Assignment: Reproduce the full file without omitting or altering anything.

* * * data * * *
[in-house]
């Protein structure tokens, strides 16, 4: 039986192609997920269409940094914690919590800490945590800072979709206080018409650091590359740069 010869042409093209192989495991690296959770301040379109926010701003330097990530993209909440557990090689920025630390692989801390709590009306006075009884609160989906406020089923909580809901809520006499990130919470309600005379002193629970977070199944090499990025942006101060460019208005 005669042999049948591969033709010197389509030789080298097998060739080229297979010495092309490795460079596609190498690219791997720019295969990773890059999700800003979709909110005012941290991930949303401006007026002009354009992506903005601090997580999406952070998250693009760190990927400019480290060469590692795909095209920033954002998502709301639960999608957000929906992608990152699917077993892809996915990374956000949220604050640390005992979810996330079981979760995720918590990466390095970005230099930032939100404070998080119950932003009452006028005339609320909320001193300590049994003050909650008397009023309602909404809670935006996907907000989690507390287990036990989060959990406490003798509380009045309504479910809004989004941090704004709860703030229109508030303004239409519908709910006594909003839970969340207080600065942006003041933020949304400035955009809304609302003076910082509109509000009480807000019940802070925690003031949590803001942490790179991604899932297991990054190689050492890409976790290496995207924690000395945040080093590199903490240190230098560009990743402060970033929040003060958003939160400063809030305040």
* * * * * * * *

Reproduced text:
[in-house]
């Protein structure tokens, strides 16, 4: 039986192609997920269409940094914690919590800490945590800072979709206080018409650091590359740069 010869042409093209192989495991690296959770301040379109926010701003330097990530993209909440557990090689920025630390692989801390709590009306006075009884609160989906406020089923909580809901809520006499990130919470309600005379002193629970977070199944090499990025942006101060460019208005 005669042999049948591969033709010197389509030789080298097998060739080229297979010495092309490795460079596609190498690219791997720019295969990773890059999700800003979709909110005012941290991930949303401006007026002009354009992506903005601090997580999406952070998250693009760190990927400019480290060469590692795909095209920033954002998502709301639960999608957000929906992608990152699917077993892809996915990374956000949220604050640390005992979810996330079981979760995720918590990466390095970005230099930032939100404070998080119950932003009452006028005339609320909320001193300590049994003050909650008397009023309602909404809670935006996907907000989690507390287990036990989060959990406490003798509380009045309504479910809004989004941090704004709860703030229109508030303004239409519908709910006594909003839970969340207080600065942006003041933020949304400035955009809304609302003076910082509109509000009480807000019940802070925690003031949590803001942490790179991604899932297991990054190689050492890409976790290496995207924690000395945040080093590199903490240190230098560009990743402060970033929040003060958003939160400063809030305040």